Just also wanted to note that anemia, leukopenia, and thrombocytopenia are all 'side-effects' from klonopin, the drug highly touted by Cheney...
 

Cort

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I agree Tom. The NCF is doing this differently than most groups. Instead of using the scientific community using their collective knowledge to bring them proposals the NCF 'Boardroom' decides what they want studied and then goes out and pays researchers to do it.

Very few nonprofit organizations directly seek out scientists to fund specialized research projects. This is what the National CFIDS Foundation does best — funding directed medical research whose scientific concepts originate from the boardroom.
I think the NCF could amend the statement to say very few research funding organizations do this; the NIH doesn't for instance. NCF supporters (and all of us really) will, of course, hope that that organizations boardroom knows what they're doing.
 

Dolphin

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The NCF is doing this differently than most groups. Instead of using the scientific community using their collective knowledge to bring them proposals the NCF 'Boardroom' decides what they want studied and then goes out and pays researchers to do it.
But that, as I say, isn't the only distinction (or what I have most questions over). Most of this year's research grants don't involve samples from ME/CFS patients.
 

Dolphin

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I know I added my own ideas there.;) Sorry to imply they were yours as well :)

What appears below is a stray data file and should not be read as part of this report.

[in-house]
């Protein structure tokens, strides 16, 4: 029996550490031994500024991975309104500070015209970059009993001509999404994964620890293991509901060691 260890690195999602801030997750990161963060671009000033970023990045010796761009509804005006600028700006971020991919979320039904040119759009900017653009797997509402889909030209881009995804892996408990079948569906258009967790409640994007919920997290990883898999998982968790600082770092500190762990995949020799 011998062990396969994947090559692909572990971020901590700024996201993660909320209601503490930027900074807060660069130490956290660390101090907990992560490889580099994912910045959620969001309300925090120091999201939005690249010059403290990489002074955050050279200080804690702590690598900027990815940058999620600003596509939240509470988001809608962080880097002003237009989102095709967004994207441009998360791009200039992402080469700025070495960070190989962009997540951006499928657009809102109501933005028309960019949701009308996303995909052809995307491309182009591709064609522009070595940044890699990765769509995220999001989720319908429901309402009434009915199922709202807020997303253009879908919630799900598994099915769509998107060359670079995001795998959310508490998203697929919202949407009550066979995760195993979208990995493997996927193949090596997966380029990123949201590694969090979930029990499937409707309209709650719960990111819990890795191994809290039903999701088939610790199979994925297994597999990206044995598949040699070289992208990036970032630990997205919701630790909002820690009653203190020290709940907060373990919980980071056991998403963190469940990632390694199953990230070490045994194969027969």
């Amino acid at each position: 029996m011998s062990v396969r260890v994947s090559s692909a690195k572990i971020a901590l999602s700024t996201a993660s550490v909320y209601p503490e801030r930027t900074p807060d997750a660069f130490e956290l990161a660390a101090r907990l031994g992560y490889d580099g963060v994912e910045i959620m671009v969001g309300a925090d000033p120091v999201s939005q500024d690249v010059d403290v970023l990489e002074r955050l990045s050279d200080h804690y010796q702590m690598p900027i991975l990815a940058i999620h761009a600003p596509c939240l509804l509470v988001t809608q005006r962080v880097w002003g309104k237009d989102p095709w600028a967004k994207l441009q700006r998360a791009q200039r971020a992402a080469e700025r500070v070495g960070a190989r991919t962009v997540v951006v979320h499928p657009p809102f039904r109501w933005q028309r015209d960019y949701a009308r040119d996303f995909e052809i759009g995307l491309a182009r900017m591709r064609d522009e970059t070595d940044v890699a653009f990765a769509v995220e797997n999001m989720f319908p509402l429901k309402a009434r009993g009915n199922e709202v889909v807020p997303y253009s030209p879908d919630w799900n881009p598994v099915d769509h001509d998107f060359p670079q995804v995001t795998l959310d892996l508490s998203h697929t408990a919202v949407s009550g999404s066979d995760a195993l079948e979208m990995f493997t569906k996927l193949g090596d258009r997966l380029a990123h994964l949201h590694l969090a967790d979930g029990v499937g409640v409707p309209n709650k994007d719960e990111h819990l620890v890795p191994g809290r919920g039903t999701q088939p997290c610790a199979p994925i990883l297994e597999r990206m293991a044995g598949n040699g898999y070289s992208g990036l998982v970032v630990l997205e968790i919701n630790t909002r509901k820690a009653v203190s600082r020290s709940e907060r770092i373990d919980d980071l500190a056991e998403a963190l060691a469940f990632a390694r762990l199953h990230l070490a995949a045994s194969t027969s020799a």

No prob. Good you highlighted it. I had been surprised when I read about the grants initially and then surprised when nobody mentioned it.
 

Mithriel

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CFS patients are such a mixed bunch you are never sure exactly what disease any of them have, so I suppose it makes sense to work out something like what elastase does in a group which are definitely homogeneous.

Then you can say "This is what elastase does, so it must be doing it if the levels are wrong in CFS too"

It's like sneaking it past the "CFS censors"

It's like all the basic research being done on XMRV in prostrate cancer. The basic biology is being worked out in mainstream science and medicine which would not give the time of day to a CFS patient.

Mithriel
 

dannybex

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Well...

Maybe what they have in common is "XMRV" - a cousin of Murine "Leukemia" Virus?
It should be noted that the NCF (at least initially) had a very negative view of the XMRV findings, and were even suspicious of the WPI's motives (according to a friend who subscribed to their newsletter). But then again they're negative about anything (imo) that isn't a result of their own funding/research.

This was back in Nov-Dec. Perhaps they've changed their opinion now...???